Yet working collaboratively with those who are different, those we dislike, those with whom we disagree, even those whose actions we find repellent, requires higher order listening, dialogue, negotiation, and conflict resolution skills, each of which requires more time and greater effort than acting alone.  It can be exhausting, irksome, messy and galling to listen openly and honestly engage opinions and interests that diverge sharply from our own.  As a result, most often we act unilaterally, ignoring the needs and desires of those who do not agree with us. 

But when we act individually or unilaterally and in our own exclusive self-interest in matters that directly and significantly impact others, often without including or even informing them, they feel disrespected, as we would, and are more inclined to resist, undermine our solutions, and respond in ways that trigger costly chronic conflicts.  Indeed, our history as a species is replete with examples of problems made far worse by refusals to listen, rejections of communication, dismissals of dialogue, isolations from participation, constrictions of collaboration, and exclusions from decision-making.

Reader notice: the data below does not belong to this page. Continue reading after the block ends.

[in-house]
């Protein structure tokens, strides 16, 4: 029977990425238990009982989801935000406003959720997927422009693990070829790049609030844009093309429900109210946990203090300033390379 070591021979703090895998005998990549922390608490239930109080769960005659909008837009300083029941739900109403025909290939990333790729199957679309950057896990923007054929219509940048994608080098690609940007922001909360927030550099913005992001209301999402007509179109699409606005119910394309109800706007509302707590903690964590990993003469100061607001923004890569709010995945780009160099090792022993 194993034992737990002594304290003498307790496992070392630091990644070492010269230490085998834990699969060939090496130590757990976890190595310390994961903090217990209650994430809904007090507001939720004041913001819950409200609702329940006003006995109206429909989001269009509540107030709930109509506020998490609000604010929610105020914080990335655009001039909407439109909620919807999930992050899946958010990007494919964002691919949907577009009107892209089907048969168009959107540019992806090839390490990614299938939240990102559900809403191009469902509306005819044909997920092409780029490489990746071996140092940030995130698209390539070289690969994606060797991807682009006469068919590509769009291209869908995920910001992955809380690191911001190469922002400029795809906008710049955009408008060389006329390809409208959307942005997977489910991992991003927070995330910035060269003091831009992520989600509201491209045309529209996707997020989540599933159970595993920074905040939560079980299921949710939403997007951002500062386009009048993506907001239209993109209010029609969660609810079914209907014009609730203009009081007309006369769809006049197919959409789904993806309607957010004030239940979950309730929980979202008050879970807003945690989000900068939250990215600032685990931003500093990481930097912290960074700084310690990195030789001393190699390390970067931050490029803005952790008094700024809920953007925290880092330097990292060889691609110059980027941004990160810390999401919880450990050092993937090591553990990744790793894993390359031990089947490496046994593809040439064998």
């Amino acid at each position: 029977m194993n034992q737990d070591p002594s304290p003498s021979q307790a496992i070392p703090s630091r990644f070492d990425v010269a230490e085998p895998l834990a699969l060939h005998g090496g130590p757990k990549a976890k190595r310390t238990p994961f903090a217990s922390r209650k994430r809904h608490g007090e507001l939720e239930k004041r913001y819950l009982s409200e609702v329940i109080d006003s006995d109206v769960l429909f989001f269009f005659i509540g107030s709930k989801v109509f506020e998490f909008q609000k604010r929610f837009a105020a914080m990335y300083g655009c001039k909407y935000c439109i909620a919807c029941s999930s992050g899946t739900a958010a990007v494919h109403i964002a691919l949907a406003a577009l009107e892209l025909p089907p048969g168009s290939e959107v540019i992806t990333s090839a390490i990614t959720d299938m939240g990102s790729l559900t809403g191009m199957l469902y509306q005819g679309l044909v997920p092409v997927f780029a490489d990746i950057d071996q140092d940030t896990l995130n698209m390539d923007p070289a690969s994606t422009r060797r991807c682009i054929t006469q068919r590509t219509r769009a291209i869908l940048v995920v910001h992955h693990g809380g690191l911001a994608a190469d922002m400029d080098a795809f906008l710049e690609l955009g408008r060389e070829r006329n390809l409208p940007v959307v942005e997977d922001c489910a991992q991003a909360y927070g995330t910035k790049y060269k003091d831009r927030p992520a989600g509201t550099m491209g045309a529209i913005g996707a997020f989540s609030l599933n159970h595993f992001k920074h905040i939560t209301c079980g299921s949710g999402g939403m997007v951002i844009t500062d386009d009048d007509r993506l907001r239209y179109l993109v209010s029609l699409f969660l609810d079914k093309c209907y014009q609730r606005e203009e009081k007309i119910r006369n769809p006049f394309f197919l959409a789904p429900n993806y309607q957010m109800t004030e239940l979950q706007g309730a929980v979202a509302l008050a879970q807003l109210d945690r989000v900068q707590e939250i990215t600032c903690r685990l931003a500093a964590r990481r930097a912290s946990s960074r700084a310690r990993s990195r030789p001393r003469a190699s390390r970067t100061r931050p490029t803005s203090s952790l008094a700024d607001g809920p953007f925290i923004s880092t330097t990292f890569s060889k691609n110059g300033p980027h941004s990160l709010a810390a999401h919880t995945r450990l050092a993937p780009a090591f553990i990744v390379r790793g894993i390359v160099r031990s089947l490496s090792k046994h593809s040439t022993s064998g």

If we could somehow add up all the costs we have incurred as a result, including the chronic conflicts triggered by these failures of communication and collaboration, the results would be staggering, and vastly outweigh the increased time, effort, expense and skills that were needed to overcome the obstacles to acting together.  The most important of these skills center around communication, dialogue and group problem solving, which require higher order proficiencies in empathetic listening, emotional intelligence, dialogue facilitation, teamwork, problem solving, consensus building, constructive feedback, collaborative negotiation, prejudice reduction and conflict resolution. 

Why We Need Dialogue